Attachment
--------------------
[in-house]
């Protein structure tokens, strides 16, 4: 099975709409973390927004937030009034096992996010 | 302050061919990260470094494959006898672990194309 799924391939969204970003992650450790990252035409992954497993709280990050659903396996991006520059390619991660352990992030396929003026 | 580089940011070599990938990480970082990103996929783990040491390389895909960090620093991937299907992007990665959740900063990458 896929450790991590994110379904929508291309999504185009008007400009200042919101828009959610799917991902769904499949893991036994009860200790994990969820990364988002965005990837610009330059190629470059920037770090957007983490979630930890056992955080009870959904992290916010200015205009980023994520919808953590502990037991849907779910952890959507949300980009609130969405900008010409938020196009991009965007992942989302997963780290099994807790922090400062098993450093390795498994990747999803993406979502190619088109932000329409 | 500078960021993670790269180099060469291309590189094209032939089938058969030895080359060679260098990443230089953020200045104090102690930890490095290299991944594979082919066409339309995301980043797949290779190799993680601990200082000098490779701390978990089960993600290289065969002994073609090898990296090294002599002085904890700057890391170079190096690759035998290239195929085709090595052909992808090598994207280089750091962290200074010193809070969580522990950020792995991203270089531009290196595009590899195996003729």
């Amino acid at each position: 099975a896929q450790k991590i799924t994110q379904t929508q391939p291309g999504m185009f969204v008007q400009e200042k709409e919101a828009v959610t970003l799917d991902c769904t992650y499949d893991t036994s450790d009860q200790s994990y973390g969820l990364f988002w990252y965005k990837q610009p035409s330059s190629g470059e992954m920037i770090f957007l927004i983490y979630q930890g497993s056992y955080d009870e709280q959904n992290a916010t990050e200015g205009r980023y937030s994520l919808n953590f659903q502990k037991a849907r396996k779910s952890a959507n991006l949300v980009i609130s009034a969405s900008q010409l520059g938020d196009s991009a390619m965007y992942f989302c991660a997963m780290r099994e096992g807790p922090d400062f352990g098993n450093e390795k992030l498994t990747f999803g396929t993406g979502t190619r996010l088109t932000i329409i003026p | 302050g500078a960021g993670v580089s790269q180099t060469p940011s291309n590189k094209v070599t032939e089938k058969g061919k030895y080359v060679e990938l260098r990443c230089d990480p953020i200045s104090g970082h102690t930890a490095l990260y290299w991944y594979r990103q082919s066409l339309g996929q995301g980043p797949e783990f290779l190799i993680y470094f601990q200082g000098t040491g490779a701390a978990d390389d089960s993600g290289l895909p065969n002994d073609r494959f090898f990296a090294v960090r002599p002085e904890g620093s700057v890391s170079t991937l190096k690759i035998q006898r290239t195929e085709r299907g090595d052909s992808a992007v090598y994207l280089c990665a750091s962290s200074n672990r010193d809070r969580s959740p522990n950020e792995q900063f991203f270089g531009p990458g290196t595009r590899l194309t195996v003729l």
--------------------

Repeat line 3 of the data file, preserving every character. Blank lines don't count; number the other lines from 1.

């Amino acid at each position: 099975a896929q450790k991590i799924t994110q379904t929508q391939p291309g999504m185009f969204v008007q400009e200042k709409e919101a828009v959610t970003l799917d991902c769904t992650y499949d893991t036994s450790d009860q200790s994990y973390g969820l990364f988002w990252y965005k990837q610009p035409s330059s190629g470059e992954m920037i770090f957007l927004i983490y979630q930890g497993s056992y955080d009870e709280q959904n992290a916010t990050e200015g205009r980023y937030s994520l919808n953590f659903q502990k037991a849907r396996k779910s952890a959507n991006l949300v980009i609130s009034a969405s900008q010409l520059g938020d196009s991009a390619m965007y992942f989302c991660a997963m780290r099994e096992g807790p922090d400062f352990g098993n450093e390795k992030l498994t990747f999803g396929t993406g979502t190619r996010l088109t932000i329409i003026p | 302050g500078a960021g993670v580089s790269q180099t060469p940011s291309n590189k094209v070599t032939e089938k058969g061919k030895y080359v060679e990938l260098r990443c230089d990480p953020i200045s104090g970082h102690t930890a490095l990260y290299w991944y594979r990103q082919s066409l339309g996929q995301g980043p797949e783990f290779l190799i993680y470094f601990q200082g000098t040491g490779a701390a978990d390389d089960s993600g290289l895909p065969n002994d073609r494959f090898f990296a090294v960090r002599p002085e904890g620093s700057v890391s170079t991937l190096k690759i035998q006898r290239t195929e085709r299907g090595d052909s992808a992007v090598y994207l280089c990665a750091s962290s200074n672990r010193d809070r969580s959740p522990n950020e792995q900063f991203f270089g531009p990458g290196t595009r590899l194309t195996v003729l």